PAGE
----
Re: Threats to the Singularity.

From: James Rogers (
Date: Thu Jun 13 2002 - 15:24:27 MDT

On Thu, 2002-06-13 at 13:37, Stephen Reed wrote:
> Cyc, which falls very short of AGI, is 1.4 million lines of translated C
> code and the result of an 18 year project addressing only classical
> symbolic knowledge representation and deductive N-order reasoning.

I don't think this is representative of the actual requirements though.
I'd be willing to bet that the capabilities of the above system could be
reproduced in an order of magnitude fewer lines of C code if
re-architected from the ground up. That is a lot of lines of code for
something that doesn't do that much in an algorithmic sense.

> The KB (knowledge base) content can be roughly considered as source code
> if the system could use its knowledge to improve itself (and it cannot
> yet). Cyc has about 1.6 million assertions.

Again, I doubt this is particularly representative of the real problem,
although I expect the data portion of an AGI will require a lot more
effort to build than the compilable code. I don't disagree that a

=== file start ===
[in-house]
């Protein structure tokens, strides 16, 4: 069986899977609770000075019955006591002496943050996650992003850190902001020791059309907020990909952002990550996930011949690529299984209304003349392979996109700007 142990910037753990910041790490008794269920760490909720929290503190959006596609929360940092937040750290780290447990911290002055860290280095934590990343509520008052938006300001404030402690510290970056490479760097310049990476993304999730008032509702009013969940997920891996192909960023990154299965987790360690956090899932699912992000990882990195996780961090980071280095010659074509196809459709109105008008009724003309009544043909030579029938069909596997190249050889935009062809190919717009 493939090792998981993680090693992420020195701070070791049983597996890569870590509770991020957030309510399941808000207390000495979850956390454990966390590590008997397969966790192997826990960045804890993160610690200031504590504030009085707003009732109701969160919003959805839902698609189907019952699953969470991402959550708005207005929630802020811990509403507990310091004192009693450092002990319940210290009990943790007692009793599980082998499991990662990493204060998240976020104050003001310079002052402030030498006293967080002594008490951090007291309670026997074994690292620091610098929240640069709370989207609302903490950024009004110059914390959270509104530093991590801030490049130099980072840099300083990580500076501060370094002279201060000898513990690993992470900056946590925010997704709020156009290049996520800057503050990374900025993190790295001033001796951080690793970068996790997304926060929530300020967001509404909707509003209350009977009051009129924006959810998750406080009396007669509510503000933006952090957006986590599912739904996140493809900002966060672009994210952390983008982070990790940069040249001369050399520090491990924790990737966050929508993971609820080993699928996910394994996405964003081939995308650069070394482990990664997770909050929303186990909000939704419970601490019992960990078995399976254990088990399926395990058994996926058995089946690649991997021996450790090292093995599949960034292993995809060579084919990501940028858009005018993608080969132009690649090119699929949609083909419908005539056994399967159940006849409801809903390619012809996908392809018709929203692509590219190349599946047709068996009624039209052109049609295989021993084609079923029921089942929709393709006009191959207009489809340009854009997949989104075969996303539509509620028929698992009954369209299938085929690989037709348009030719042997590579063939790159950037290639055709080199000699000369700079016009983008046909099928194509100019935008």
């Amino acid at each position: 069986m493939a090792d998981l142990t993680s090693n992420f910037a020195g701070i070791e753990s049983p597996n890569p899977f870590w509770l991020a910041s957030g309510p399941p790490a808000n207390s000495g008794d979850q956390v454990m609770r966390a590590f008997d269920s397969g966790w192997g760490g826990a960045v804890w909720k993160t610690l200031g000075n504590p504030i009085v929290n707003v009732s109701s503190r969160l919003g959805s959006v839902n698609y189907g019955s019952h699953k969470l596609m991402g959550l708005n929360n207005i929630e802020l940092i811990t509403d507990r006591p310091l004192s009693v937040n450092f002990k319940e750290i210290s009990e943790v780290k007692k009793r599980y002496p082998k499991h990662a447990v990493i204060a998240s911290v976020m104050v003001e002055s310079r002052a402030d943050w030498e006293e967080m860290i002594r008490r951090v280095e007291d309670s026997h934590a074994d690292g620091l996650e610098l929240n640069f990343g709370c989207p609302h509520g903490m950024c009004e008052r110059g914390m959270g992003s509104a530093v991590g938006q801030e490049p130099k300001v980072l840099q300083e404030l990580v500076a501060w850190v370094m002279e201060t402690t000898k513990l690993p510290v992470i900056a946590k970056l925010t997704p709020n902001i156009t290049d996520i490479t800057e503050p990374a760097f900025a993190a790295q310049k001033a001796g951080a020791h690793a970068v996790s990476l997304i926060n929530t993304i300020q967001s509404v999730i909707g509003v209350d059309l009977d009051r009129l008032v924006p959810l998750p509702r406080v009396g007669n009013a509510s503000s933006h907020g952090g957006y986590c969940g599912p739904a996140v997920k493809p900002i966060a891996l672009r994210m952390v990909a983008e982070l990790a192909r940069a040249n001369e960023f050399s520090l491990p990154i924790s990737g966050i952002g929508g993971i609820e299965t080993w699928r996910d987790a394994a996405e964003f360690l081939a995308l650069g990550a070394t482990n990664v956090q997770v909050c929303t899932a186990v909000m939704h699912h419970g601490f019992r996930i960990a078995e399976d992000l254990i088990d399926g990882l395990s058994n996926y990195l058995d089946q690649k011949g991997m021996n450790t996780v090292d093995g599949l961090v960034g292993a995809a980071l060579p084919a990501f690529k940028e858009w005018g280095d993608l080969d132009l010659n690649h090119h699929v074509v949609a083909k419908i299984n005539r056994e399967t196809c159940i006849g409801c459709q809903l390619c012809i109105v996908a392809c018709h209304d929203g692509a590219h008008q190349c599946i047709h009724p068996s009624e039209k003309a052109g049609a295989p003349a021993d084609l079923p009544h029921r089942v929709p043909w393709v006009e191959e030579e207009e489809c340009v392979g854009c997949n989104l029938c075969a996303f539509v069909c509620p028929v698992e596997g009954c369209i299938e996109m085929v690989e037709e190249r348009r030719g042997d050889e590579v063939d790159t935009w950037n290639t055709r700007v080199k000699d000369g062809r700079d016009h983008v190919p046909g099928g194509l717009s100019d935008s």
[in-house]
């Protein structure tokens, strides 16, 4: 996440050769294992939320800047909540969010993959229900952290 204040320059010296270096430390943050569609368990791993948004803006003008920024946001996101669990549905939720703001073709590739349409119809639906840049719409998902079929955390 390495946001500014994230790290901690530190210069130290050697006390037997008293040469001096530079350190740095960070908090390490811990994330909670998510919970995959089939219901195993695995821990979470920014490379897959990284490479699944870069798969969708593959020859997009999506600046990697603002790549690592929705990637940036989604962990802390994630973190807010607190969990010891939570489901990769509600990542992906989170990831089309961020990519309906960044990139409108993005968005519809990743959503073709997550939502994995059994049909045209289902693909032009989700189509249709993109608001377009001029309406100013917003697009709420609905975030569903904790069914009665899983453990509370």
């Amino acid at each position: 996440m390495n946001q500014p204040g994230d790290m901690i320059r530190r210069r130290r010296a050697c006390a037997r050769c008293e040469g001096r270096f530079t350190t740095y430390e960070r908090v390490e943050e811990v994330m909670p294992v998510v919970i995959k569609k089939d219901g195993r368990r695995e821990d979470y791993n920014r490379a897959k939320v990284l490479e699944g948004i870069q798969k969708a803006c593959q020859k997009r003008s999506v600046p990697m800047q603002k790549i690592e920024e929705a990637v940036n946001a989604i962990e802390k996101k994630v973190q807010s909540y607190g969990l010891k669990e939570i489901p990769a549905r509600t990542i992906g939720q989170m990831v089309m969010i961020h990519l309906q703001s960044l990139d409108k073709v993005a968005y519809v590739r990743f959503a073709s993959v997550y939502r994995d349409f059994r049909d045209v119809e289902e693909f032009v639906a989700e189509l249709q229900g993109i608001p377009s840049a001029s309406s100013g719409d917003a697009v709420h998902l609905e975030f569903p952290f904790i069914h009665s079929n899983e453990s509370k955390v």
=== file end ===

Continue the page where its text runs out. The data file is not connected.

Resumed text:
really useful system would require millions of raw data nodes.

For the purposes of AGI at this point, I don't think we are really
calling this "code". People are still working on the compilable
substrate portion, never mind the data layers.

> So I believe that the creation of Seed AI is far beyond the capability of
> a single individual, and that belief is my motivation for working at
> Cycorp.

This is a flawed belief in that it appears to be based solely on the
premise of your experience with Cyc. If you don't think the Cyc
architecture is directly pertinent to AGI (and many don't), then it
becomes a null data point.

My personal meaningless guess with respect to the ceiling for the number
of lines of compiler code required to generate an AGI is about 50,000.
Any more than this and you are almost certainly doing things in the
source code that should be pushed up a layer. Of course, my data point
is as useful as most everyone else's at this point.

-James Rogers

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